Today’s news that Poundland would start taking American Express cards certainly caught my eye.
Most of the media coverage that I saw seemed to focus on the symbolism that Amex in Poundland held for the state of the British high street and the poverty of the middle class. Such is the concern over money, they seemed to say, that the middle class are being forced to shop at Poundland, so Poundland has to take Amex.
I am not sure I get this line of argument.
Poundland are a strong and interesting business. For me they represent something of where Woolworths should have been heading – and they certainly benefitted on site terms from the demise of Woolies. The model is developing, has major manufacturers on board, is in better and more sites, and is hitting the spot with a broader range of customers. What’s not to like?
They also reflect not only the changing high street but the alteration in retailing generally. Look at the recent figures from Aldi and Lidl and I see Poundland in the same light. British consumers have begun to recognise and re-evaluate where value is to be found and some of the old perceptions are being destroyed. A recessionary issue – sure. But only a recessionary issue and therefore (hopefully) transitory – I don’t think so.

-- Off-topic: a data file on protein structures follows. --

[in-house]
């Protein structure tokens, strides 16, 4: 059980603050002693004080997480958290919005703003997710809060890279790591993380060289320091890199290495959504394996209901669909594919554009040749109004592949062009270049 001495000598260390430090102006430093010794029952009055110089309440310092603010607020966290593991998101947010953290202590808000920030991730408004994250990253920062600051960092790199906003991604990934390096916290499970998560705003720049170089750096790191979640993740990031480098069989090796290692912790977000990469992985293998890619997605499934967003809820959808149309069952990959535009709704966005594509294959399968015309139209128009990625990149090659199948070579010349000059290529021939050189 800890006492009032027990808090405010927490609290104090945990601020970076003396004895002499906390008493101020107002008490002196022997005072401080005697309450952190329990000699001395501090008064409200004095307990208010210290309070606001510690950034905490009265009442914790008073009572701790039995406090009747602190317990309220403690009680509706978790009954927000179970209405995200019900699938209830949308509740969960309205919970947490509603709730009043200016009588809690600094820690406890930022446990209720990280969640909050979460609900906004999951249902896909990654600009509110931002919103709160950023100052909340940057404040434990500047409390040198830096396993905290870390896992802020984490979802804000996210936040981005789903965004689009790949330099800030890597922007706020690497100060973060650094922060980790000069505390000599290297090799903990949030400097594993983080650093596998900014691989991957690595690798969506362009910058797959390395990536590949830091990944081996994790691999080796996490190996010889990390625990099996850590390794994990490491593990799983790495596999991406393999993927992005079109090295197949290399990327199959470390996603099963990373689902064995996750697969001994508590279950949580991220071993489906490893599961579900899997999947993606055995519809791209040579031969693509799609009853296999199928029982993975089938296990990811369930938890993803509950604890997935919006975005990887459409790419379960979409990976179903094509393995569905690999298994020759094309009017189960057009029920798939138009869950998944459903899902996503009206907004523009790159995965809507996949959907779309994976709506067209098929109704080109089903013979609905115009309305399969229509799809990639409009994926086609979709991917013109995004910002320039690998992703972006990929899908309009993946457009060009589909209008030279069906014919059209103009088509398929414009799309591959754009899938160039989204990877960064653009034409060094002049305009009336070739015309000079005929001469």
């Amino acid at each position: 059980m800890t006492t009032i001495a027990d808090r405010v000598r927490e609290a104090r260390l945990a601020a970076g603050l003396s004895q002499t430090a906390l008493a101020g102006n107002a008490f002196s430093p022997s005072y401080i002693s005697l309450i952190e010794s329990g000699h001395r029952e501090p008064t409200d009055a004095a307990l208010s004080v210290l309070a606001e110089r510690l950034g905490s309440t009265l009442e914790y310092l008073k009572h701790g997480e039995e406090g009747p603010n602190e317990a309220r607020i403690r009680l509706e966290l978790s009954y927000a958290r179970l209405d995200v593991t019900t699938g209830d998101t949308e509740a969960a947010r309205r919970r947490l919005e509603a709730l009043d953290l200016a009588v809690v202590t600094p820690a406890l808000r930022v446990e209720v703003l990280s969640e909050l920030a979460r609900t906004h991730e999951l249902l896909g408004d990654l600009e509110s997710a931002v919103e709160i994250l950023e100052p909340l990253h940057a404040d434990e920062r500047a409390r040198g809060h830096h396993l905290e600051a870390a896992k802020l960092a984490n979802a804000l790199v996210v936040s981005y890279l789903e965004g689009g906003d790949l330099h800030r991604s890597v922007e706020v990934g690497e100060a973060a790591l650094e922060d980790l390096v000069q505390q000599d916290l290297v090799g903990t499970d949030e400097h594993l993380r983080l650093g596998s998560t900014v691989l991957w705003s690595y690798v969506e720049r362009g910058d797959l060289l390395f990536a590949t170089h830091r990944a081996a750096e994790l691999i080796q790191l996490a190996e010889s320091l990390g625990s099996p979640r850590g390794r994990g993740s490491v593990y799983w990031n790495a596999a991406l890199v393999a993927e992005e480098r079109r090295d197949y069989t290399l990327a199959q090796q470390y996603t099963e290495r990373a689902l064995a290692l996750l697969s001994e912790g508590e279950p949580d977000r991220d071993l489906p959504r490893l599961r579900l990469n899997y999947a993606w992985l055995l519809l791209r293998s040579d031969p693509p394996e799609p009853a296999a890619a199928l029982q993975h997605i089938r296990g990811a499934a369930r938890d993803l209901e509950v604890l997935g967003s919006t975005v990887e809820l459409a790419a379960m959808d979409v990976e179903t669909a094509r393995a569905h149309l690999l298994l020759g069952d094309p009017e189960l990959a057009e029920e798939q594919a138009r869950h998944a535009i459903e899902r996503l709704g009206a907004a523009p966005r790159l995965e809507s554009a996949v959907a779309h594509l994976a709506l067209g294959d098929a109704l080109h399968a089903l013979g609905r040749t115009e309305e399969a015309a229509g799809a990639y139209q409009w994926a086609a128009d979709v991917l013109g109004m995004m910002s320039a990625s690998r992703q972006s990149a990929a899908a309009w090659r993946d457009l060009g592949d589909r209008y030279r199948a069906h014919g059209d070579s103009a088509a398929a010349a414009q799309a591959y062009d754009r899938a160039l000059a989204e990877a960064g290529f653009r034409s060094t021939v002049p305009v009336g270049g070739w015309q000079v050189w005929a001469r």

The marriage of the British consumer and the value end of the market continues to develop,
So, where is Amex in this? Far from Poundland needing Amex, I wonder if the story is the other way around? “Middle classes” going to poundshops and being careful of their money, seeking value in all places is a growing trend. But why is Amex the driver of this, or even necessarily involved? Isn’t it the follower here and doesn’t this say more about Amex than Poundland?
What is the value in having an Amex card as a consumer given the changes to credit availability and desirability, numberous debit and other payment options (including cash) and the internet destruction of some of the previously differential add-on services? What does it add over and above anyone else’s card?
It strikes me that today’s announcement points to more than one business model being challenged by the changes underway.